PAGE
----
The government has until April 18 to respond to Schock’s lawyers’ claims and request for more information. The defense specifically wants to know more about how the FBI instructed its confidential informant to determine if investigators and prosecutors overstepped during the investigation.

Timothy Bass, the assistant U.S. attorney in charge of the case, is known for being a particularly aggressive prosecutor. Based out of Springfield, Ill., he has attracted the nickname “Badass Tim Bass.” 

Although the FBI used the staffer, and put a wire on him, it likely wouldn’t have done so without the knowledge of the prosecutor, said Craig Engle, who founded the political law practice at Arent Fox. 

“They collaborate because the FBI would not want to be the one that went rogue and wired an individual without clearing it through Justice,” he said.

Another lawyer said it’s unlikely that the use of an informant would be repeated in other investigations of lawmakers.

“I don’t see any sign that wiring up congressional staffers is going to be some Main Justice trend,” said Wisenberg, referring to the Justice Department headquarters in Washington.  “This case appears to be completely home grown … out of this office in Springfield, Ill."

One lawyer who knows Bass, however, rejected suggestions that he would do anything that skirts the law, as the defense appears to be alleging.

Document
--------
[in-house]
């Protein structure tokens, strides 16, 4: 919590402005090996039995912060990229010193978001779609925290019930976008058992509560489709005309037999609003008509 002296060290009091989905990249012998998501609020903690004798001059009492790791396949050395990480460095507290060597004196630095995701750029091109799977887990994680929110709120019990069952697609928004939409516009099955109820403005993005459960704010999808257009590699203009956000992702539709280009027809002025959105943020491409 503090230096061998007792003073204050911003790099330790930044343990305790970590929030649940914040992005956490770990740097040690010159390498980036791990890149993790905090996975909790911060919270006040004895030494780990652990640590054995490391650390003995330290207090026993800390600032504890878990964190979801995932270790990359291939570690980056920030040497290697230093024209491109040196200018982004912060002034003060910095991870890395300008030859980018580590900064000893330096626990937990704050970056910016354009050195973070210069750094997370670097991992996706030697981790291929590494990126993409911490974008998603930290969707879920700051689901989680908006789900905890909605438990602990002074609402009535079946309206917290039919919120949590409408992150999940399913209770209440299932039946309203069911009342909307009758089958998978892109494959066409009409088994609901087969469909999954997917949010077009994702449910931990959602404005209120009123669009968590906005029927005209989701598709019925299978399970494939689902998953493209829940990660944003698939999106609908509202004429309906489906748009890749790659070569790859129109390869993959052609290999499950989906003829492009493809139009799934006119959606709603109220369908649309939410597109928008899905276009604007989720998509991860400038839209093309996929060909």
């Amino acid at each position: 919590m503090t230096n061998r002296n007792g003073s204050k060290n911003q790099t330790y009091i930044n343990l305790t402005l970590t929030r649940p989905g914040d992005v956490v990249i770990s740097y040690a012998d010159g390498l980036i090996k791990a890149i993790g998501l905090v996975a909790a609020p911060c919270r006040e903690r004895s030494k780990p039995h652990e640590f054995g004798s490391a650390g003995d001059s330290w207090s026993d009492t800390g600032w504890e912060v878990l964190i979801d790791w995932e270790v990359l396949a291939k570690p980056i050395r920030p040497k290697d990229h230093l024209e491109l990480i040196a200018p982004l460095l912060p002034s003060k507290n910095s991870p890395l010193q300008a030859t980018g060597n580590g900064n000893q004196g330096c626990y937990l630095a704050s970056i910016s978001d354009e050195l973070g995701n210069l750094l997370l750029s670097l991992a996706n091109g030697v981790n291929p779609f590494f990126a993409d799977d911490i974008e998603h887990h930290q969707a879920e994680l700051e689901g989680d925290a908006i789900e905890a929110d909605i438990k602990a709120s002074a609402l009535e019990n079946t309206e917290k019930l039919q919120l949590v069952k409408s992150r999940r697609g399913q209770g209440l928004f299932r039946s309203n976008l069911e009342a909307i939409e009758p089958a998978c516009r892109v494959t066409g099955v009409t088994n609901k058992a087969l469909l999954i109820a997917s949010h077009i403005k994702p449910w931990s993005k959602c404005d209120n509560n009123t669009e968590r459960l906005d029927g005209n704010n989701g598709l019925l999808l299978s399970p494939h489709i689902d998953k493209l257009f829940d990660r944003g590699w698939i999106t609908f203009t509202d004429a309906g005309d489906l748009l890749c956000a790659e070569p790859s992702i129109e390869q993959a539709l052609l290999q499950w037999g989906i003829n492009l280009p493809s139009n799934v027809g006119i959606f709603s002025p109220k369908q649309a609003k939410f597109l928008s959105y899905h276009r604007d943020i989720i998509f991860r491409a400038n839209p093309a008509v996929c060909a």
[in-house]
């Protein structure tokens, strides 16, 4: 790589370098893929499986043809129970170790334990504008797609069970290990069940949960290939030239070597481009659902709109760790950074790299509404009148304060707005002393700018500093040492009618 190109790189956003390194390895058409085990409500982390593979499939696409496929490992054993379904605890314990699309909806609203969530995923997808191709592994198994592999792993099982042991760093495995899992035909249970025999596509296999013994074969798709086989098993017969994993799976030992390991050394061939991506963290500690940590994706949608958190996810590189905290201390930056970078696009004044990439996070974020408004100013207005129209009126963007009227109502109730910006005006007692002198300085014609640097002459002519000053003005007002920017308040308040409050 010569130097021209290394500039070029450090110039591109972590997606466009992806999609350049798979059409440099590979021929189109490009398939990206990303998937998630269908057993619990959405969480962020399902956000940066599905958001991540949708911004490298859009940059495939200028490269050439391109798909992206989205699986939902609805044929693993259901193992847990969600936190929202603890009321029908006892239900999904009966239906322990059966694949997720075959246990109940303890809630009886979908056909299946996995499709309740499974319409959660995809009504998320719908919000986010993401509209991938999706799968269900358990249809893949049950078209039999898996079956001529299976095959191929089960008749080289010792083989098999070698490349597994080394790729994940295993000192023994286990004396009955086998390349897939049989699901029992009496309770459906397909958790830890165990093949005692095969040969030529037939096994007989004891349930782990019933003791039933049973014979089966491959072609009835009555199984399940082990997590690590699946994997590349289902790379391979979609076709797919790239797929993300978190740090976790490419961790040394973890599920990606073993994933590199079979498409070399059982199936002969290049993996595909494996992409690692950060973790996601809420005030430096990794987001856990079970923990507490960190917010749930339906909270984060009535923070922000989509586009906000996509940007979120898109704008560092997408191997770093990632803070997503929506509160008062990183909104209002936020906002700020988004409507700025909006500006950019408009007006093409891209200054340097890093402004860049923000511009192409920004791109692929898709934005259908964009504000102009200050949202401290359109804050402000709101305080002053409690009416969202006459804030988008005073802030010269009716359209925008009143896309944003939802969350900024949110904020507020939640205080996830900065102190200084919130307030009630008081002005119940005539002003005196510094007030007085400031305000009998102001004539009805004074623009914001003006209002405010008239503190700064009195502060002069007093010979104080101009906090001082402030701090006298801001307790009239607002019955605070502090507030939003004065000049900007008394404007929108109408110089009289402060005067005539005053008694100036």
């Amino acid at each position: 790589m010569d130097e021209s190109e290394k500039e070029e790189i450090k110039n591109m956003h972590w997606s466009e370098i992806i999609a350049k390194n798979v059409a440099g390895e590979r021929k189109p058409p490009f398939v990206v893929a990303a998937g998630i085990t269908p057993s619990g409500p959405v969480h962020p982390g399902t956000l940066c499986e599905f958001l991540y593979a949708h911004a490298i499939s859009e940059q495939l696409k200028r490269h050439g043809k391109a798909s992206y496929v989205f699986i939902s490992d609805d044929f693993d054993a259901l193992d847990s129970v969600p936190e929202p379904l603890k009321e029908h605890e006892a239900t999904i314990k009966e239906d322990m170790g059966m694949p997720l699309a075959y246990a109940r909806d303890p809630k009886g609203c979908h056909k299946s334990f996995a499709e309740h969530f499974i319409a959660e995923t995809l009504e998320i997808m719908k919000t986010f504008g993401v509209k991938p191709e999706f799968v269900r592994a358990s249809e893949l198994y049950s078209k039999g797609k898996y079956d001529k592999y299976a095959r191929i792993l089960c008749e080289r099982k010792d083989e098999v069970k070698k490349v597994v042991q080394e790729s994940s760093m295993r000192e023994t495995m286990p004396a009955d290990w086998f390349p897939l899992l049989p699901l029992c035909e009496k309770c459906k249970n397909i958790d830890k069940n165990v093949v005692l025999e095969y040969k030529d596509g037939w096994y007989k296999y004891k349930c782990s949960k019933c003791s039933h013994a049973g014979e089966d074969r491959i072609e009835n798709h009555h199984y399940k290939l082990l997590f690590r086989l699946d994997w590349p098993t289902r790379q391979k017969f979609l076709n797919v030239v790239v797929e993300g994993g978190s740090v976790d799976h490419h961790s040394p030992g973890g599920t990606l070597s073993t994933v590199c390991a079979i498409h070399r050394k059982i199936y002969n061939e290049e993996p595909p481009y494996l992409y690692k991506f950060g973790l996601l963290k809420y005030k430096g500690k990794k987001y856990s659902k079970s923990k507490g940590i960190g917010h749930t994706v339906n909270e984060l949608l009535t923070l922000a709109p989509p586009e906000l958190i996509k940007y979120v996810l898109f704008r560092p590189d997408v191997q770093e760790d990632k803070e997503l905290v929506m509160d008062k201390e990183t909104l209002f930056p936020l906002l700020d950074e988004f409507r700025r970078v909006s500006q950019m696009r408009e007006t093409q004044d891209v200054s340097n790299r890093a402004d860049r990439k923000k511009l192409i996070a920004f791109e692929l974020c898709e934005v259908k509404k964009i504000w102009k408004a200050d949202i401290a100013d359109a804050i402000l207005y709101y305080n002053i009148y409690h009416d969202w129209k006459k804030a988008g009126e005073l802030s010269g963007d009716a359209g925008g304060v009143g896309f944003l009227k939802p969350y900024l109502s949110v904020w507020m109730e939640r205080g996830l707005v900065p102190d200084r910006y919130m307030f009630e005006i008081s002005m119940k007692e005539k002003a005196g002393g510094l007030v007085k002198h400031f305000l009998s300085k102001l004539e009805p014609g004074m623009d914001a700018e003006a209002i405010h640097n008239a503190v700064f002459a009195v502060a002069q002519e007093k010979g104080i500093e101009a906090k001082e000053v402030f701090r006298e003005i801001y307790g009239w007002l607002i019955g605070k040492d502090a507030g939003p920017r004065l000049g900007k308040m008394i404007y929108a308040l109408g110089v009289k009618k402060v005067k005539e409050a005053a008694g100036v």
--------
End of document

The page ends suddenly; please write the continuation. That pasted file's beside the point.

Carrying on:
Bass is a “professional guy, relentless, focused, no nonsense,” said Jon Gray Noll, a Springfield criminal defense attorney who says he has gone head-to-head with Bass more times than any other person, with the exception of the public defender’s office.

“Once he gets a taste of blood he’ll pursue it to the very end,” Noll told The Hill. “But he’s professional. He doesn’t do anything improper, nor does he try to go over the line or get close to the line.”

“If and when it goes to trial, he’ll be super prepared,” he added. “Schock will be shocked.”

Washington lawyers compare the situation to other prominent criminal cases involving lawmakers, including the late Sen. Ted Stevens (R-Alaska). Prosecutors in that case were ultimately found to have withheld evidence that would have helped Stevens fight the corruption charges.  

The Schock case also harkens, they say, to the controversial investigation of former Rep. William Jefferson (D-La.), who faced bribery charges. FBI agents raided Jefferson’s congressional office after finding $90,000 in cash in the freezer at his home. While one federal court ruled the office raid was legal, a federal appeals panel largely overturned the decision later that month.

The questions about Schock’s use of taxpayer funds first emerged after a Washington Post story that described his elaborately decorated office, with a price tag of $40,000. Its designer said the motif was modeled after the television show “Downton Abbey,” though Schock's defense said the former lawmaker has never seen the show.

The Justice Department handed the former Illinois lawmaker a sweeping 24-count indictment last November, including wire fraud, falsifying Federal Election Commission filings, filing false tax returns, theft of government funds and making false statements.

“My hope is that a prosecution can go forward without the focus being on the prosecutor’s conduct, but on the conduct of the congressman,” said Engle.